Kseniia Fleisher: artist exploring the depth of human emotions

Afisha.London magazine continues to talk about interesting talented artists, their creative paths and works. The hero of this material is Kseniia Fleisher, a young and promising artist from Moscow who works in the genre of watercolor painting.


Kseniia Fleisher was born in 1991 in Siberia, currently lives in Moscow and actively influences the situation with the external environment. In less than a year, Kseniia’s works have been presented at prestigious exhibitions in the UK, Germany, the USA and at one of the most prestigious Russian venues — the Tretyakov Gallery.

Kseniia works in the genre of watercolor painting. Her style is characterized by plasticity, expression and sometimes even unpredictability. In her original watercolors, the theme of psychologism in art is echoed by the absolute diversity of natural sensations, their closeness, susceptibility, sensuality and changeability.


Her art resonated with me on a deep level, and I was amazed by her watercolor painting technique. As a ceramic artist, I am always looking for new ways to apply paint to various surfaces in search of inspiration for my glazing techniques. Kseniia has a very subtle skill of applying watercolors to canvas, which makes it very similar to washing off with oil paint, and I find it very intriguing. The subjects of her paintings amaze me with their depth of thought. Her curiosity about human nature makes Kseniia’s art instantly recognizable. Her ability to have an encouraging tone, raising topics such as overcoming anxiety and finding the courage to express her emotions, immediately resonates with the audience,” writes Irina Razumovskaya, ceramic artist, tutor at the Royal Academy of Arts, founder of the Decima Clay Stufio art School in London, about Kseniia.


It is worth noting that it is not only artist’s opinion, but also a specialist’s with extensive experience working with international exhibitions: Irina’s works can be found in the collections of Chatsworth House in the UK, Mashiko Museum of Ceramic Art in Japan, Yinge Ceramics Museum in Taiwan, Icheon World Ceramic Center GICB in Korea, the Foundation for Contemporary Ceramic Art in Kecskemet, Hungary, the Yerevan Museum of Modern Art in Armenia and in many private collections around the world. Of course, such experience helps to feel how promising and in demand the emerging talent will be.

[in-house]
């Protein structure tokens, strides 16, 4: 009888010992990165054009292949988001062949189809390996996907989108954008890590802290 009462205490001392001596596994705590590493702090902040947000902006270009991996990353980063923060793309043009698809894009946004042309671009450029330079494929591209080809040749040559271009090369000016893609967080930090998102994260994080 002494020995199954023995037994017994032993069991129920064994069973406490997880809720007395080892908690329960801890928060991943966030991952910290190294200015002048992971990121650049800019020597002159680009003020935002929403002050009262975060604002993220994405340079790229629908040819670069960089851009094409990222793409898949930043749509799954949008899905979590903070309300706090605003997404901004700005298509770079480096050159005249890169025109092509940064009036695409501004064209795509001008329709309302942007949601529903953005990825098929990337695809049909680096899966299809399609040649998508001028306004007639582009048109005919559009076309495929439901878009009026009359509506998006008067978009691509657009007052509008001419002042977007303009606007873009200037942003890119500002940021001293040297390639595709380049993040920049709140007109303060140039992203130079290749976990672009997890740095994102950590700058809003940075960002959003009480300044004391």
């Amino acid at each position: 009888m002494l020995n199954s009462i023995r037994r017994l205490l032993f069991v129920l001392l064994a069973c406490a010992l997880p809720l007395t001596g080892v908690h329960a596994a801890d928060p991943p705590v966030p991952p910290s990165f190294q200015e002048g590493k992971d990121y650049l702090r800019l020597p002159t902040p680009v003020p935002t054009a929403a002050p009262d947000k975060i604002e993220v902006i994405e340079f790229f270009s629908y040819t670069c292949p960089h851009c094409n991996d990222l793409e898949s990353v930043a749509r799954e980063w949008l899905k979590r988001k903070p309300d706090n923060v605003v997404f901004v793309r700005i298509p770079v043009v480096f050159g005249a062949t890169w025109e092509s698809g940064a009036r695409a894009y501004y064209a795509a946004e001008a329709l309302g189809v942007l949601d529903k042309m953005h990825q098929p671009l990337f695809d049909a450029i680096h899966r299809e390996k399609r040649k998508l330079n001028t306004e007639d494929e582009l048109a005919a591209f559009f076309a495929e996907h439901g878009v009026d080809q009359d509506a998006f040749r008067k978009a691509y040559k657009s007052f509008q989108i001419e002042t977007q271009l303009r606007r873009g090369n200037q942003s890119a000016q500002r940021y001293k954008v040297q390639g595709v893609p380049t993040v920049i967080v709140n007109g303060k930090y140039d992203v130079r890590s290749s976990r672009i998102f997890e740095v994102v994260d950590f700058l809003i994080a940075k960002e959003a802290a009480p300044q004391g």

Kseniia is distinguished by a unique ability to see and capture an infinite variety of all kinds of experiences, their subtle nuances and shades. Moreover, the artist does not turn to the dichotomy of “joy-sorrow” or “good-evil” in their habitual realistic embodiment. On the contrary, each of her paintings contains a whole range of sonorous, bright chords — sometimes opposite and contradictory emotions. Each canvas is a real encyclopedia of human feelings, consisting of the most complex, bizarre, and more often paradoxical combinations of spiritual vibrations. Looking at Kseniia’s paintings, one involuntarily begins to believe that everything that is around us directly depends on the energy of our collective imagination and mood.


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As Kseniia says, she has always felt art in her life — it has been with her since birth. She has been drawing since childhood, studied at an art school with excellent grades. She was best at painting, especially watercolor. She always got great pleasure from achievements in creativity. At that time, she still did not understand that it was painting that had such a positive effect on her.


Creativity is my life,” says Kseniia Fleischer. “Painting is my work, filled with love for what I do and meaning. One day, I asked myself, what can I do best? And the answer was obvious to me.


Kseniia describes herself as a very emotional person, thanks to which her life has always been quite eventful. At the same time, according to her, until 2019, she never tried to look at everything that happens in her life through the prism of art. The key event for this realization was her meeting with her husband and the birth of a child.

According to the artist, Lucien Freud, Jenny Saville and Paula Rego had a huge influence on her work. It was after meeting these authors that she finally realized that she would devote her whole life to figurative painting.



She paints her works intuitively, without sketches. All the images reflected in her works are echoes of her own feelings and reactions to events that occurred at different periods in her life. Her work is imbued with empathy and a subtle ability to capture and convey the versatility of human experience.

With her paintings, Kseniia strives to demonstrate to the audience that many of us are united by similar experiences. Plunging into the atmosphere of her canvases, the viewer shares joy with her and finds solace in the realization that even the most difficult experiences are peculiar to us all.



Cover photo: Glamour



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